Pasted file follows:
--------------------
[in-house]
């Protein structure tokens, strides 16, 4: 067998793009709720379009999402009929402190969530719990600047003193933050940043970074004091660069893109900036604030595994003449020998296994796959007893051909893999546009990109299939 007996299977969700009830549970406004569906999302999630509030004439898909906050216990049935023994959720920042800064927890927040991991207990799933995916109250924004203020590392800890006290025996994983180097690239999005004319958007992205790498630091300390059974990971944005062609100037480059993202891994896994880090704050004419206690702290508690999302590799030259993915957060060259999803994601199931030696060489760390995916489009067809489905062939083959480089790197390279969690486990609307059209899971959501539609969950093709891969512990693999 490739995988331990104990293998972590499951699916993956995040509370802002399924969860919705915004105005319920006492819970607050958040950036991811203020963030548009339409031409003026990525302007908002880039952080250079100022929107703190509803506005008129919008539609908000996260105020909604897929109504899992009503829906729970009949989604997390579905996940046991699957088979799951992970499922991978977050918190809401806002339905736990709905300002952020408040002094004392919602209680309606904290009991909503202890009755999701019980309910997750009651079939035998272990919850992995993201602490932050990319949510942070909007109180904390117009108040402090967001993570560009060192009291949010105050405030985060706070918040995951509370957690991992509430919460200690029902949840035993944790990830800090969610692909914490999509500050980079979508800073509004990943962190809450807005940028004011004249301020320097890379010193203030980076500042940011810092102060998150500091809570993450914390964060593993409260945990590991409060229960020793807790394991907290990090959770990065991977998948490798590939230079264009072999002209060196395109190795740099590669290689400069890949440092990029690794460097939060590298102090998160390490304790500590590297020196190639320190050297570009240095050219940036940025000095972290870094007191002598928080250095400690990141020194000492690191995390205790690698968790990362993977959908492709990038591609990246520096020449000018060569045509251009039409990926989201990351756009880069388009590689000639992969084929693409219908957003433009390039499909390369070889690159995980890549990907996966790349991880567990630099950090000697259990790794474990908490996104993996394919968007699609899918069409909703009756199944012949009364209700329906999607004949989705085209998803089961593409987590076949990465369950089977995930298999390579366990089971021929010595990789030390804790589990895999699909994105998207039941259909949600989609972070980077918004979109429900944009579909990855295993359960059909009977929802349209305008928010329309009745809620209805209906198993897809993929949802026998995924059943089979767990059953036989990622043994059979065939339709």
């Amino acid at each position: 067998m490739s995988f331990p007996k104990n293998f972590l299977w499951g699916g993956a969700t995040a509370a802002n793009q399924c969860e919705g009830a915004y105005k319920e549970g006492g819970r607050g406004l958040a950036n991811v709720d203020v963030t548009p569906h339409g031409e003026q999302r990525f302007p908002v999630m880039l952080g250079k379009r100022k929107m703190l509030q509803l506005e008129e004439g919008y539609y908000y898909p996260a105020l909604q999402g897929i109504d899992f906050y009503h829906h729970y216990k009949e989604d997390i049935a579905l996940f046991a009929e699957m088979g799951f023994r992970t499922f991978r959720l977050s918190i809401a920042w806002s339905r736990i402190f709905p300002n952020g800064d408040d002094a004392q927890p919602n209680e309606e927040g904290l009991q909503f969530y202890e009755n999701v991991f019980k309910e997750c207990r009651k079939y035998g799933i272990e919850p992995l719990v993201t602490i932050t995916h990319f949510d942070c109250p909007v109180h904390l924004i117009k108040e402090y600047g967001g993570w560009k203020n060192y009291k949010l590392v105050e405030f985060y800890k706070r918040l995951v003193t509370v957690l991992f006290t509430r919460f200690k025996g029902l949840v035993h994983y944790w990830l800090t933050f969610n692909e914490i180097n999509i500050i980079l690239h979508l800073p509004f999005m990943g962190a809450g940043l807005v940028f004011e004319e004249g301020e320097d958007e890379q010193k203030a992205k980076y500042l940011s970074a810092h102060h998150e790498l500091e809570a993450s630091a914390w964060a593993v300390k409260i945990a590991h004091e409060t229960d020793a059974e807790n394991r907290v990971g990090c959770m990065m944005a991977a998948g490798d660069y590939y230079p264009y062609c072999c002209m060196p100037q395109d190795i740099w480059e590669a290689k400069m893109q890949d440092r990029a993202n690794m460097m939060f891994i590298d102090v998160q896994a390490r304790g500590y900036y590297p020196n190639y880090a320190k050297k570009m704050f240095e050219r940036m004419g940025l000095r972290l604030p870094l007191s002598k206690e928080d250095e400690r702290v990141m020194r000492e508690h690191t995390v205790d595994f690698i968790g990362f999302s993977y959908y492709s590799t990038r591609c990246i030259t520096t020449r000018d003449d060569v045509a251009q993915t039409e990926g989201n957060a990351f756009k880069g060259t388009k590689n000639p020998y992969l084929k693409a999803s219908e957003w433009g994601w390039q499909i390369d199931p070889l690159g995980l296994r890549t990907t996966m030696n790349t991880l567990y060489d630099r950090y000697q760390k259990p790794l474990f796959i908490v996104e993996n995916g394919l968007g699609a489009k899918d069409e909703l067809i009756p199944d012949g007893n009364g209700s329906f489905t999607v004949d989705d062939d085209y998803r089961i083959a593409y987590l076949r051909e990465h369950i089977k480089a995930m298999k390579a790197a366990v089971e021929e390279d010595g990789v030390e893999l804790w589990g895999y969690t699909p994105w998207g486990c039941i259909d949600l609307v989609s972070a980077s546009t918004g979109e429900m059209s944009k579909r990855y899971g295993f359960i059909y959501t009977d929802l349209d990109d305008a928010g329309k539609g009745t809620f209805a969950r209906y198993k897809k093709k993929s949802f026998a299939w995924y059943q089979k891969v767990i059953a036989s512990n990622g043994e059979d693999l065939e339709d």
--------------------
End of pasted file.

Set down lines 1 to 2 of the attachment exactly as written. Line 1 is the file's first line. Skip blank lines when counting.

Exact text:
[in-house]
């Protein structure tokens, strides 16, 4: 067998793009709720379009999402009929402190969530719990600047003193933050940043970074004091660069893109900036604030595994003449020998296994796959007893051909893999546009990109299939 007996299977969700009830549970406004569906999302999630509030004439898909906050216990049935023994959720920042800064927890927040991991207990799933995916109250924004203020590392800890006290025996994983180097690239999005004319958007992205790498630091300390059974990971944005062609100037480059993202891994896994880090704050004419206690702290508690999302590799030259993915957060060259999803994601199931030696060489760390995916489009067809489905062939083959480089790197390279969690486990609307059209899971959501539609969950093709891969512990693999 490739995988331990104990293998972590499951699916993956995040509370802002399924969860919705915004105005319920006492819970607050958040950036991811203020963030548009339409031409003026990525302007908002880039952080250079100022929107703190509803506005008129919008539609908000996260105020909604897929109504899992009503829906729970009949989604997390579905996940046991699957088979799951992970499922991978977050918190809401806002339905736990709905300002952020408040002094004392919602209680309606904290009991909503202890009755999701019980309910997750009651079939035998272990919850992995993201602490932050990319949510942070909007109180904390117009108040402090967001993570560009060192009291949010105050405030985060706070918040995951509370957690991992509430919460200690029902949840035993944790990830800090969610692909914490999509500050980079979508800073509004990943962190809450807005940028004011004249301020320097890379010193203030980076500042940011810092102060998150500091809570993450914390964060593993409260945990590991409060229960020793807790394991907290990090959770990065991977998948490798590939230079264009072999002209060196395109190795740099590669290689400069890949440092990029690794460097939060590298102090998160390490304790500590590297020196190639320190050297570009240095050219940036940025000095972290870094007191002598928080250095400690990141020194000492690191995390205790690698968790990362993977959908492709990038591609990246520096020449000018060569045509251009039409990926989201990351756009880069388009590689000639992969084929693409219908957003433009390039499909390369070889690159995980890549990907996966790349991880567990630099950090000697259990790794474990908490996104993996394919968007699609899918069409909703009756199944012949009364209700329906999607004949989705085209998803089961593409987590076949990465369950089977995930298999390579366990089971021929010595990789030390804790589990895999699909994105998207039941259909949600989609972070980077918004979109429900944009579909990855295993359960059909009977929802349209305008928010329309009745809620209805209906198993897809993929949802026998995924059943089979767990059953036989990622043994059979065939339709």